Does Colorado Need a New Way to Track Marijuana Plants?

Lawmakers and business owners question plan to develop chemical-based Metrc alternative

As if Metrc implementation (and compliance) isn't enough -- a research firm's plan to develop an "isotope" that could be added to a marijuana or hemp plant for tracking purposes has some Colorado cannabis entrepreneurs scratching their heads.

The Institute of Cannabis Research at Colorado State University-Pueblo is working on a “seed-to-sale” tracking system that would use a chemical or compound additive to monitor where a marijuana plant was grown, and where it ends up.

But Colorado already uses Metrc for seed-to-sale tracking, and the State Legislature has twice vetoed bills that would have required the use of this new, chemical-based system.

That’s why cannapreneurs like Terrapin Care Station’s Peter Marcus are questioning why the Institute is moving forward with what is essentially unwanted, state-funded, R&D:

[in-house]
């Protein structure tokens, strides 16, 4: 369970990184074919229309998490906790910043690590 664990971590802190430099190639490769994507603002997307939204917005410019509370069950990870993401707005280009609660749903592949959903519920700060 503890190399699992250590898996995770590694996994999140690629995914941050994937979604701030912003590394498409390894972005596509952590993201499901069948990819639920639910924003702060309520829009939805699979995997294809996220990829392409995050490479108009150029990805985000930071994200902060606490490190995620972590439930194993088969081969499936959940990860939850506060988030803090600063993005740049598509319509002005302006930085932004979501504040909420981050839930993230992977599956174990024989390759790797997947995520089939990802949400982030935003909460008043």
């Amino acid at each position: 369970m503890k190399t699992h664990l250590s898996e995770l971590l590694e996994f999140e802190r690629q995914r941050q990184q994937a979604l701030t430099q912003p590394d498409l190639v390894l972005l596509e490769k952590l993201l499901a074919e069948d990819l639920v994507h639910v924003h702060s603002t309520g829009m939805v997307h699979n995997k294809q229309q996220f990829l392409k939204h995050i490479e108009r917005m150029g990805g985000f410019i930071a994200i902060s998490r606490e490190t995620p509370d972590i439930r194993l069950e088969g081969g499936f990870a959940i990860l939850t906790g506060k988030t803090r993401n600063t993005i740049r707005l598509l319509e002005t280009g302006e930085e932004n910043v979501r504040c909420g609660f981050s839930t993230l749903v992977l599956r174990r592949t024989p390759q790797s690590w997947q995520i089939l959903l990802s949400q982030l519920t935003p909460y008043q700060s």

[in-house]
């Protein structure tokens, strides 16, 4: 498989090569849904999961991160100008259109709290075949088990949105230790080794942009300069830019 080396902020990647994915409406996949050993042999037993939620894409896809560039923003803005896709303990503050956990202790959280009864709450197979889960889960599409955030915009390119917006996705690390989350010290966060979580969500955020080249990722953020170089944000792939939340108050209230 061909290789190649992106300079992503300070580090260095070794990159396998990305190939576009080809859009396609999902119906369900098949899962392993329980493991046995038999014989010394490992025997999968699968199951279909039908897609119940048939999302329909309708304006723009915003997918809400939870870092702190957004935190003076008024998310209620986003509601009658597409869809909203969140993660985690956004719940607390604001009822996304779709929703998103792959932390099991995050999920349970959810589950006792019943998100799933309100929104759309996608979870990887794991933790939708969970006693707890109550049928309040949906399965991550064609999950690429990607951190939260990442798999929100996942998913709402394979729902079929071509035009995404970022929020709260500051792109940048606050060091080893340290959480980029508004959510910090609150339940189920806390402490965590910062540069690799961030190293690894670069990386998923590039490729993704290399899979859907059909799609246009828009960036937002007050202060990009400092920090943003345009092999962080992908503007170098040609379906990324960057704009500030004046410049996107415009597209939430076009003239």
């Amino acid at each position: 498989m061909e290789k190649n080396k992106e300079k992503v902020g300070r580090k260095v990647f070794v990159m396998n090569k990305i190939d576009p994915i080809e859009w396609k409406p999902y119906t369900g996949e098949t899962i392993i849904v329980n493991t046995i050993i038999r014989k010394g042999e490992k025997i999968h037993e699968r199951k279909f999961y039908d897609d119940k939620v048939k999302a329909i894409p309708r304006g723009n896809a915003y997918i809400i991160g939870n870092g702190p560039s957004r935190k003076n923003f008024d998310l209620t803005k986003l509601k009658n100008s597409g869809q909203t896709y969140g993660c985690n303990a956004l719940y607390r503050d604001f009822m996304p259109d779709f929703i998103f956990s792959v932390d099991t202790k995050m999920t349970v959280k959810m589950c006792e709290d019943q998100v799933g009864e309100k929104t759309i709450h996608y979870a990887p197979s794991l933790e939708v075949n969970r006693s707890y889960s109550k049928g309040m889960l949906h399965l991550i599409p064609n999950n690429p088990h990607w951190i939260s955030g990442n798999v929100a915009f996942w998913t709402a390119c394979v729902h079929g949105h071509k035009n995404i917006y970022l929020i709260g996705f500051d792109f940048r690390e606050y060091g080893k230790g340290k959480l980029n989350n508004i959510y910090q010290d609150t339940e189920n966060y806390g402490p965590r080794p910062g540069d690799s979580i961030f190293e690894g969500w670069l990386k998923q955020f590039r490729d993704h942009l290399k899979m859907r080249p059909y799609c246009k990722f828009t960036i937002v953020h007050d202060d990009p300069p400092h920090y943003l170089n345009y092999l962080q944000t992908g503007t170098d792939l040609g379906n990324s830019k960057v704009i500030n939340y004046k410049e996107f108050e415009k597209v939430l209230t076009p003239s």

“Colorado already has a robust seed-to-sale system for tracking cannabis,” Marcus told the Colorado Sentinel. “There is no need to risk consumer health and safety by spraying cannabis with an unknown substance for a tracking technology that won’t ever gain traction.”

The Institute of Cannabis Research has raised upwards of $3 million in public and private funding since its inception in 2016, including roughly $2.6 million from the State and $260,000 from Pueblo County.

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